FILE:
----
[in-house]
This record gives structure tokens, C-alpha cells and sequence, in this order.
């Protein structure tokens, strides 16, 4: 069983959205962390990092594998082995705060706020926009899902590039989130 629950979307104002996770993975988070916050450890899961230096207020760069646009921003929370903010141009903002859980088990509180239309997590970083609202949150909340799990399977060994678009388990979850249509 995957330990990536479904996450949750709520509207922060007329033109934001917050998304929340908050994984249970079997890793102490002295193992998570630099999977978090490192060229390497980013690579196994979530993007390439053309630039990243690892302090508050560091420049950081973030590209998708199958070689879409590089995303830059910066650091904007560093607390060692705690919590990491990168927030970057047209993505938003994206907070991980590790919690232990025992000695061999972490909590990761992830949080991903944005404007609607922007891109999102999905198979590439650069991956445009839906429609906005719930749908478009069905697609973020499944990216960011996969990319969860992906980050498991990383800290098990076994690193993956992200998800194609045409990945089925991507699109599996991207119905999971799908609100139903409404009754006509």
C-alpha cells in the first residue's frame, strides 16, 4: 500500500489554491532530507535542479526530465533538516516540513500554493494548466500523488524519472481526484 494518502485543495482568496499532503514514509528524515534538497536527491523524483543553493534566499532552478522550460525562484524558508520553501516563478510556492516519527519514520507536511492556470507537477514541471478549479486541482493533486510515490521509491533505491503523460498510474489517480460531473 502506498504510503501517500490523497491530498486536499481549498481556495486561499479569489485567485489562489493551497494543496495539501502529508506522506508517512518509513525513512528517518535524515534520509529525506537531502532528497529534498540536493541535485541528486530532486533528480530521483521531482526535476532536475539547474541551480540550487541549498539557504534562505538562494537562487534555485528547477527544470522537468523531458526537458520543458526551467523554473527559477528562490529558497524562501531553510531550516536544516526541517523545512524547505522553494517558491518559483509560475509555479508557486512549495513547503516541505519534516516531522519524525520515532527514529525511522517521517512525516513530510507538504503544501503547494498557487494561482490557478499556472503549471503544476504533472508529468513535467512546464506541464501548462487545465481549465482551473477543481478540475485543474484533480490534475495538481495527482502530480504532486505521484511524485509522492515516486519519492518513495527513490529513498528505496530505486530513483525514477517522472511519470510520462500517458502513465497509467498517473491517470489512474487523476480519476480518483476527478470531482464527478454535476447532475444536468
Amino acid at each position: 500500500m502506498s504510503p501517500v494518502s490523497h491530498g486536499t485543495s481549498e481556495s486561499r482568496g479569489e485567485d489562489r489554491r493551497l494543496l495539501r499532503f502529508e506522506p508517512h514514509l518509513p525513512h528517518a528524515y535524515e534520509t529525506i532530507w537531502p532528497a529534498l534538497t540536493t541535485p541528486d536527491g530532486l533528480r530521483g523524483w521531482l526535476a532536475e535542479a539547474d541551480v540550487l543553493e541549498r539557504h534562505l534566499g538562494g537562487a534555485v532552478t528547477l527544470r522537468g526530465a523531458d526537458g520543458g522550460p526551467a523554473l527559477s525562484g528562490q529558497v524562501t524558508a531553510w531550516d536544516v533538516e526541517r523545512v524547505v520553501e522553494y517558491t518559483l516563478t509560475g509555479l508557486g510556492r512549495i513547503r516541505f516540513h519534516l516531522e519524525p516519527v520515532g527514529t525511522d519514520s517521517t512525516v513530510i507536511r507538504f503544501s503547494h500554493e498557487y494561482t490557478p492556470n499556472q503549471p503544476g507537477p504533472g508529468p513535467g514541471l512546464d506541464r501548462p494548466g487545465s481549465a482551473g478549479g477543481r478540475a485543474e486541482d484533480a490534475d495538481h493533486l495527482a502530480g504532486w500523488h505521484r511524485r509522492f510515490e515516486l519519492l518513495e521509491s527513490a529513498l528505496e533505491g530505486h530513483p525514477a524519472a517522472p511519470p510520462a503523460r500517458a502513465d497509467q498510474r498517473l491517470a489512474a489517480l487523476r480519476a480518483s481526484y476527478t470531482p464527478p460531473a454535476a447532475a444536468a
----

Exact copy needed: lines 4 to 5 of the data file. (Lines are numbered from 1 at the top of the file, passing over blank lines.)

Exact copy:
C-alpha cells in the first residue's frame, strides 16, 4: 500500500489554491532530507535542479526530465533538516516540513500554493494548466500523488524519472481526484 494518502485543495482568496499532503514514509528524515534538497536527491523524483543553493534566499532552478522550460525562484524558508520553501516563478510556492516519527519514520507536511492556470507537477514541471478549479486541482493533486510515490521509491533505491503523460498510474489517480460531473 502506498504510503501517500490523497491530498486536499481549498481556495486561499479569489485567485489562489493551497494543496495539501502529508506522506508517512518509513525513512528517518535524515534520509529525506537531502532528497529534498540536493541535485541528486530532486533528480530521483521531482526535476532536475539547474541551480540550487541549498539557504534562505538562494537562487534555485528547477527544470522537468523531458526537458520543458526551467523554473527559477528562490529558497524562501531553510531550516536544516526541517523545512524547505522553494517558491518559483509560475509555479508557486512549495513547503516541505519534516516531522519524525520515532527514529525511522517521517512525516513530510507538504503544501503547494498557487494561482490557478499556472503549471503544476504533472508529468513535467512546464506541464501548462487545465481549465482551473477543481478540475485543474484533480490534475495538481495527482502530480504532486505521484511524485509522492515516486519519492518513495527513490529513498528505496530505486530513483525514477517522472511519470510520462500517458502513465497509467498517473491517470489512474487523476480519476480518483476527478470531482464527478454535476447532475444536468
Amino acid at each position: 500500500m502506498s504510503p501517500v494518502s490523497h491530498g486536499t485543495s481549498e481556495s486561499r482568496g479569489e485567485d489562489r489554491r493551497l494543496l495539501r499532503f502529508e506522506p508517512h514514509l518509513p525513512h528517518a528524515y535524515e534520509t529525506i532530507w537531502p532528497a529534498l534538497t540536493t541535485p541528486d536527491g530532486l533528480r530521483g523524483w521531482l526535476a532536475e535542479a539547474d541551480v540550487l543553493e541549498r539557504h534562505l534566499g538562494g537562487a534555485v532552478t528547477l527544470r522537468g526530465a523531458d526537458g520543458g522550460p526551467a523554473l527559477s525562484g528562490q529558497v524562501t524558508a531553510w531550516d536544516v533538516e526541517r523545512v524547505v520553501e522553494y517558491t518559483l516563478t509560475g509555479l508557486g510556492r512549495i513547503r516541505f516540513h519534516l516531522e519524525p516519527v520515532g527514529t525511522d519514520s517521517t512525516v513530510i507536511r507538504f503544501s503547494h500554493e498557487y494561482t490557478p492556470n499556472q503549471p503544476g507537477p504533472g508529468p513535467g514541471l512546464d506541464r501548462p494548466g487545465s481549465a482551473g478549479g477543481r478540475a485543474e486541482d484533480a490534475d495538481h493533486l495527482a502530480g504532486w500523488h505521484r511524485r509522492f510515490e515516486l519519492l518513495e521509491s527513490a529513498l528505496e533505491g530505486h530513483p525514477a524519472a517522472p511519470p510520462a503523460r500517458a502513465d497509467q498510474r498517473l491517470a489512474a489517480l487523476r480519476a480518483s481526484y476527478t470531482p464527478p460531473a454535476a447532475a444536468a